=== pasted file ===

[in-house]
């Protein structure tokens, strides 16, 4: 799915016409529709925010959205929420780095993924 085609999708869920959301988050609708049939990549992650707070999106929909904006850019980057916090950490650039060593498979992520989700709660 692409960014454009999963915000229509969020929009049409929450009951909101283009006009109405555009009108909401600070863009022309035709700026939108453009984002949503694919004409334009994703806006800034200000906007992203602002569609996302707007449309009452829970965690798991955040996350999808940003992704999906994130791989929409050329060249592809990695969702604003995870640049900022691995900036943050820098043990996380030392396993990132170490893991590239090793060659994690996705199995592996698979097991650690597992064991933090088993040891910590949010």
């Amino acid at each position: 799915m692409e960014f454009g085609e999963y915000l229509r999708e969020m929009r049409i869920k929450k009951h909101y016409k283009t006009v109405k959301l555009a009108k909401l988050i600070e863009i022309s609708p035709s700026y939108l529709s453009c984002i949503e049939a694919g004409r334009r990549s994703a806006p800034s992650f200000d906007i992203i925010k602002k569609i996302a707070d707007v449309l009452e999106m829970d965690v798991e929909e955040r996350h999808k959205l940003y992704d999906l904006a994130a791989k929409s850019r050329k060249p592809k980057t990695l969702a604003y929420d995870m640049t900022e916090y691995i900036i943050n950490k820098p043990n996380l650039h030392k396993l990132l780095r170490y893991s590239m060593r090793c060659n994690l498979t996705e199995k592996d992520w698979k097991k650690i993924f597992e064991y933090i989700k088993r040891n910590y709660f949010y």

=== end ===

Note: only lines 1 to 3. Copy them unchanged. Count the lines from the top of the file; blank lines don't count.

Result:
[in-house]
């Protein structure tokens, strides 16, 4: 799915016409529709925010959205929420780095993924 085609999708869920959301988050609708049939990549992650707070999106929909904006850019980057916090950490650039060593498979992520989700709660 692409960014454009999963915000229509969020929009049409929450009951909101283009006009109405555009009108909401600070863009022309035709700026939108453009984002949503694919004409334009994703806006800034200000906007992203602002569609996302707007449309009452829970965690798991955040996350999808940003992704999906994130791989929409050329060249592809990695969702604003995870640049900022691995900036943050820098043990996380030392396993990132170490893991590239090793060659994690996705199995592996698979097991650690597992064991933090088993040891910590949010």
């Amino acid at each position: 799915m692409e960014f454009g085609e999963y915000l229509r999708e969020m929009r049409i869920k929450k009951h909101y016409k283009t006009v109405k959301l555009a009108k909401l988050i600070e863009i022309s609708p035709s700026y939108l529709s453009c984002i949503e049939a694919g004409r334009r990549s994703a806006p800034s992650f200000d906007i992203i925010k602002k569609i996302a707070d707007v449309l009452e999106m829970d965690v798991e929909e955040r996350h999808k959205l940003y992704d999906l904006a994130a791989k929409s850019r050329k060249p592809k980057t990695l969702a604003y929420d995870m640049t900022e916090y691995i900036i943050n950490k820098p043990n996380l650039h030392k396993l990132l780095r170490y893991s590239m060593r090793c060659n994690l498979t996705e199995k592996d992520w698979k097991k650690i993924f597992e064991y933090i989700k088993r040891n910590y709660f949010y």